Blog: A taste of what you may find on Maui

Mauna Loa is erupting

This morning we heard that Mauna Loa, Big Island’s second largest volcano, is erupting. Should you be concerned? What does this mean for your Maui vacation?

Where is Mauna Loa?

Let’s start with geography. The Hawaiian Islands are comprised of seven main islands. Southeast most in the island chain is the Island of Hawaii, also known as Big Island. Did you know, it is larger than all other islands combined? Hence the name. It is home to five shield volcanos, including two active ones (Kilauea and Mauna Loa). Maui is located to the west of Big Island, followed by Lanai and Molokai, Oahu (home to Honolulu ~ incidentally not on the largest island, though many think it is), Kauai and Ni’ihau. The distance between the summit of Mauna Loa and Kihei is 104 miles. Less to Hana (92 miles).

active volcano
Creation of the Hawaiian Islands

The Hawaiian islands are all volcanos, formed when the tectonic plate moved over a hot spot plume. I took the (above) photo at the interpretive center at Kilauea’s caldera a number of years ago.

Have a look at the livecam from Mauna Loa’s NW rim caldera.

What is a shield volcano?

Hawaii’s volcanos are shield volcanos. They actually look relatively unimpressive because of their gentle slopes. Mauna Loa, the volcano that just started its eruption, is 13,681 ft above sea level. Haleakala, Maui’s Eastern volcano, is 10,023 ft above sea level. Shield volcanos have these gentle slopes because of the way they erupt – the basalt lava is relatively runny, so it just spreads out, rather than chunky lava would. For much more (scientific) information about Hawaii’s volcanos, please check out the National Park Services website.

Mauna Loa and some of Big Island's shield volcanos
Some of Big Island’s shield volcanos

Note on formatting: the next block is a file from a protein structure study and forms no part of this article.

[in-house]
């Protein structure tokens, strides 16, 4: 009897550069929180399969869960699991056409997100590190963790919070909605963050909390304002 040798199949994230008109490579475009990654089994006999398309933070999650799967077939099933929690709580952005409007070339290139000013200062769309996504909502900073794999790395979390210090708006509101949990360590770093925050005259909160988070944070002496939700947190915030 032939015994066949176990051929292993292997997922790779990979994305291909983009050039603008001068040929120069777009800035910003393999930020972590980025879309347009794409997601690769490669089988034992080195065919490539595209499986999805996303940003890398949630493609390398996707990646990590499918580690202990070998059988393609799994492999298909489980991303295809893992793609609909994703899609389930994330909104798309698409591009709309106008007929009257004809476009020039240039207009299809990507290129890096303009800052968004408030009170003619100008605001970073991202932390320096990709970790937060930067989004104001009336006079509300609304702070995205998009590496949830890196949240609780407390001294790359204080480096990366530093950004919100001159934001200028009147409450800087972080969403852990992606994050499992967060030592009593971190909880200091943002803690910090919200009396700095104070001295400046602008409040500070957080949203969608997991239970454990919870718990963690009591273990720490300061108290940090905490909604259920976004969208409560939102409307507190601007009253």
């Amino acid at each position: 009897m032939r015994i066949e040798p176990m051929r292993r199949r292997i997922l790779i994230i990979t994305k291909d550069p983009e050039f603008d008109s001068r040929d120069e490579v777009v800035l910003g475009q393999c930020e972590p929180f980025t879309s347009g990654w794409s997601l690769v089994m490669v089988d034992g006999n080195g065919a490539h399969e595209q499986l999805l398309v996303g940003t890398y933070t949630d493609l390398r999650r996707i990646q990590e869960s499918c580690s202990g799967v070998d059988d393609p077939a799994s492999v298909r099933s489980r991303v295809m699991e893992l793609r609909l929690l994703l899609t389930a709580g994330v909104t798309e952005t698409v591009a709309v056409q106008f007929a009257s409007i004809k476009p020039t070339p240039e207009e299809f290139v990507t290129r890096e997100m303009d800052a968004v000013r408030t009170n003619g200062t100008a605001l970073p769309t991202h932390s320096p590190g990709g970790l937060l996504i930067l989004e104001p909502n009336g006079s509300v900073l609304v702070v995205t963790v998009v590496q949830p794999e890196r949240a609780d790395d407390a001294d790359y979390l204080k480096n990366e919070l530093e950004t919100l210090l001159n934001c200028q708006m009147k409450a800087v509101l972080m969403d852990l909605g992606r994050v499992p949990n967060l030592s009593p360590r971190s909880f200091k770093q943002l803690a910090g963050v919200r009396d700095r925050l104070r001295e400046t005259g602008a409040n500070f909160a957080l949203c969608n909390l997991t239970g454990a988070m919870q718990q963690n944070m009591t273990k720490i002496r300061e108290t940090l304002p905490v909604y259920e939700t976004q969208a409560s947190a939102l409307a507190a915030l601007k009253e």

More volcano lingo

The news story today mentioned a caldera ~ this is a collapse depression where magma has shifted from a shallow magma chamber underneath. They are usually near the top of the shield volcano. The floor of these calderas can break open (fissures or rifts) and allow a lava lake to form. Mauna Loa currently has a lava lake forming in its caldera. This lava lake may or may not spill out of the caldera and start making its way down the slopes. The news story also mentions Pele’s hair. Pele is the Hawaiian Goddess of Fire. Pele’s hair is volcanic glass formed during eruptions. It is very brittle and sharp.

How will Mauna Loa’s eruption impact your Maui stay

As with Kilauea’s eruption in 2018, you will not be able to see the lava flow from Maui. It will not heat up the ocean (significantly enough for you to notice), you should not be in any additional danger from ash or Pele’s hair. You will experience vog depending on the wind direction. Vog is volcanic air pollution. When the trade winds are blowing, they blow the vog west and away from us. However, every now and then trade winds subside and we experience a Kona weather pattern which brings the the vog from Big Island to us. We currently have a wet weather system coming in from the West, causing Kona weather, and yes, I did faintly smell vog this morning on my walk. If you have asthma, you may experience some symptoms.

How to get the most accurate information

The news media make their money by the way they tell stories. This morning I checked various media outlets to see what stories they were telling. Hawaii news stations (KHON, Hawaii News Now and the likes) were the tamest/most accurate, some mainland stations told a bit more drama than what was actually happening. Big Island’s mayor is directing residents to Big Island’s County’s Civil Defense site for the most up-to-date information.

How to go see the lava flow?

Well, this is really early days. Who knows what will happen with this current eruption. It may stay contained within the lava lake, it may start flowing. It may fizzle out in a few weeks, or it may be a longer event. There is a road that leads to the summit of Mauna Loa (which also has an observatory/research station). In 2016 I took our boys to Big Island on a helicopter tour to see Kilauea in action. We flew into Hilo with Hawaiian Air and booked the Circle of Fire tour with Blue Hawaiian Helicopters. We stayed overnight at the Hilo Hilton and drove to Kilauea’s summit to see the (at the time small) lava lake in the caldera. It was such a neat experience for us. Incidentally, Kilauea currently also has a lava lake.

peering into Kilauea's caldera in November 2016
Birdseye view of Kilauea’ crater’s caldera in 2016 (with a flash of orange lava)

If you are interested in doing something like this, do your research, see what kind of volcanic activity is going on much closer to your trip. When Kilauea erupted in 2018 and the lava flow inundated homes in Puna district, helicopter tours stayed well away from that area, both for their own safety but also to protect residents’ privacy. At the time the lava inundation areas were closed off with even residents not being allowed in. Please be respectful of residents whose lives may be dramatically impacted by nature.